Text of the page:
Low Winter Sun Production Designer Ruth Ammon is responsible for scouting the city of Detroit for the series. This week, she discusses the location used for Damon and Maya’s bar, The International, seen in Episode 3, “No Rounds.”
Location: The Baltimore Bar on Randolph Street, downtown Detroit
Finding the location for The International was far more challenging than any of us expected. In the script it’s described as: “A good dive bar. Oak bar. Pool table.” We wanted a local neighborhood bar with history, authenticity and no pretense. Windows were important not only for the natural back light, but also because they would allow us to see Greektown in the background — since Skelos collects from all the Greektown shop-owners, we wanted that visual tie-in to be strong.
It was literally at the eleventh hour that we found the Baltimore Bar. It was early autumn, and the Tigers were on a winning streak and heading for the playoffs. Every bar was loud and packed with #24 Cabrera jerseys. Producer Charles Carroll and I were visiting one last location in downtown Detroit. So much was right with the bar, but the windows didn’t work. Charles left — in defeat, I thought, but minutes later he texted me to walk next door. I entered a dimly lit bar with a large front window: He had found our International Bar. We’d driven past that place so many times without even seeing it.
According to our location manager Tom Moisides, the Baltimore Bar was originally called the Baltimore Lunch, a long-standing sandwich and soda counter. We loved the shotgun effect of the long rectangular space. There is exposed brick on one wall and what looks like vintage fake brick, probably from the 1960s, on the other wall. It has the original high, pressed-tin ceiling of the late 19th century. The bar was not oak, but we fell in love with the reflections that the milk plexiglass top provided.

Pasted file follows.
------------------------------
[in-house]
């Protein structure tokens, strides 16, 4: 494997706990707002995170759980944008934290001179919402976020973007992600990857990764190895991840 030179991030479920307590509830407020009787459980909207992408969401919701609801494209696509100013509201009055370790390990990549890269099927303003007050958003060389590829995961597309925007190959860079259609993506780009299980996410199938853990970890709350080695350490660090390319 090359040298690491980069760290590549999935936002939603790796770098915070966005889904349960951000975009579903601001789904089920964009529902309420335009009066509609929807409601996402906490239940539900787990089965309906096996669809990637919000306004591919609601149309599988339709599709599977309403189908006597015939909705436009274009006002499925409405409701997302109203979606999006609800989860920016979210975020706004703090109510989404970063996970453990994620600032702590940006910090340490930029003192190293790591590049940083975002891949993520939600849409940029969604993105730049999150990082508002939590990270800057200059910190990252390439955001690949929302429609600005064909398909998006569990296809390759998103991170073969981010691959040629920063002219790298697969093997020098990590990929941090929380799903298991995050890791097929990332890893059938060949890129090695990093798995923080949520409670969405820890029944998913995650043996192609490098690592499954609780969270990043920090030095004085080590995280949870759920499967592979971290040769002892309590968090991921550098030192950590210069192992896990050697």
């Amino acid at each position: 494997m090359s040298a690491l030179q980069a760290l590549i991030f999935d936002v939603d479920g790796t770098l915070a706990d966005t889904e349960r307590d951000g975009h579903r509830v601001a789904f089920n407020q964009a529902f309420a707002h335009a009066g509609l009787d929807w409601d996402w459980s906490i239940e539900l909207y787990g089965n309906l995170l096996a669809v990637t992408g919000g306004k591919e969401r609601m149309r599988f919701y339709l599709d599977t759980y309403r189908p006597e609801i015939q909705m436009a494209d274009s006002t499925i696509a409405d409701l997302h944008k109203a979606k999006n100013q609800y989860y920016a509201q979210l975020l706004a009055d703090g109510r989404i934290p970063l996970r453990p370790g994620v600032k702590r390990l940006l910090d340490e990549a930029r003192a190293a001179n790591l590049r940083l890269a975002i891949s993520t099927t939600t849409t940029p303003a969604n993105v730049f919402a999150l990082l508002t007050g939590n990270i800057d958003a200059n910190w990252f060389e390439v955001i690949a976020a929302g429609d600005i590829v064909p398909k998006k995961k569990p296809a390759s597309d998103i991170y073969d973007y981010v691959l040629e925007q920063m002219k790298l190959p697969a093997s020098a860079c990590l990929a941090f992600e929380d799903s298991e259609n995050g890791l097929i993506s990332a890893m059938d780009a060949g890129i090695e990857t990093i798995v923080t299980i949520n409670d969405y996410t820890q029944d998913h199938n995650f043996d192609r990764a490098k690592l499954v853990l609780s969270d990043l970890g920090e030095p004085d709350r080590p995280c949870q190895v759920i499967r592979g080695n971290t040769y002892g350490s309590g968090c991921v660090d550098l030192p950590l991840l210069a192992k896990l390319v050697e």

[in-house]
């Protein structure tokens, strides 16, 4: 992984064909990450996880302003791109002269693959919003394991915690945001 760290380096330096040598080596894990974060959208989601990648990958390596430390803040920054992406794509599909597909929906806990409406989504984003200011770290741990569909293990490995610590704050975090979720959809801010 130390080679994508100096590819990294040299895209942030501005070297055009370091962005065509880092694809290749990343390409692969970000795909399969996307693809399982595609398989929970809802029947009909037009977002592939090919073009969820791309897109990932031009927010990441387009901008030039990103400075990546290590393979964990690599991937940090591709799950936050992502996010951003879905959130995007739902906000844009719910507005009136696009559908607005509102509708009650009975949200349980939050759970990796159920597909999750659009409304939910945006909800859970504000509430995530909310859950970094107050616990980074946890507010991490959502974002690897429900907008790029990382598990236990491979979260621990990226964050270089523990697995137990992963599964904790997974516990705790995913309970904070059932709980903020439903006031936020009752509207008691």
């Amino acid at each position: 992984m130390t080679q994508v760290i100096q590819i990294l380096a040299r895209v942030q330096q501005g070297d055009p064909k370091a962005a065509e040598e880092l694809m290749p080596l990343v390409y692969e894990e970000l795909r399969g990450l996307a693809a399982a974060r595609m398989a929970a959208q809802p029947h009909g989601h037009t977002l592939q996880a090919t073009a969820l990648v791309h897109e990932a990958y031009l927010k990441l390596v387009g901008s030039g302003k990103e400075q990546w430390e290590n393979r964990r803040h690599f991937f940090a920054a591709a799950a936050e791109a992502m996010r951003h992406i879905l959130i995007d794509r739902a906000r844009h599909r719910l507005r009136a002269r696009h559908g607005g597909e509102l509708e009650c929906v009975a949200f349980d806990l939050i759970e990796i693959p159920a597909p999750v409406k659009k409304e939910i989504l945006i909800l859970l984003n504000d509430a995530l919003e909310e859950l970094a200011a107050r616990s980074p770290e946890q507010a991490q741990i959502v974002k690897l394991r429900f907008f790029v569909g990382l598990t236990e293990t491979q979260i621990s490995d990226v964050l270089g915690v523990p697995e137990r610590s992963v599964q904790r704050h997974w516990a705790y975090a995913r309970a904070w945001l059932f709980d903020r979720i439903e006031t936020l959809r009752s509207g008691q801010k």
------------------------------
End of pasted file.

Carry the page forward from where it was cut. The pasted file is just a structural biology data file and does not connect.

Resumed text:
For the exterior scenes, the low-profile front blends into an older commercial district with the Detroit People Mover on one end and downtown Detroit on the other. We include shots of the neighboring decades-old men’s suits and clothing shops — The Broadway, J.L. Stone Co. and Seamen’s — to provide a real sense of history.
A lot of bars in downtown Detroit are empty all the time, but they fill up when there’s a Tigers or a Lions game. What sometimes is an incredibly empty downtown will flood with traffic in a matter of minutes. So we had to organize our shooting schedule around Tigers games. We all had it on our calendars: It’s a home game today, it’s an away game today. The owners of the bar, Spiros Vamvakas and Hilda Neda, allowed us to leave our set design over the four-month shooting schedule as long as we put the large-screen TVs back between shoots.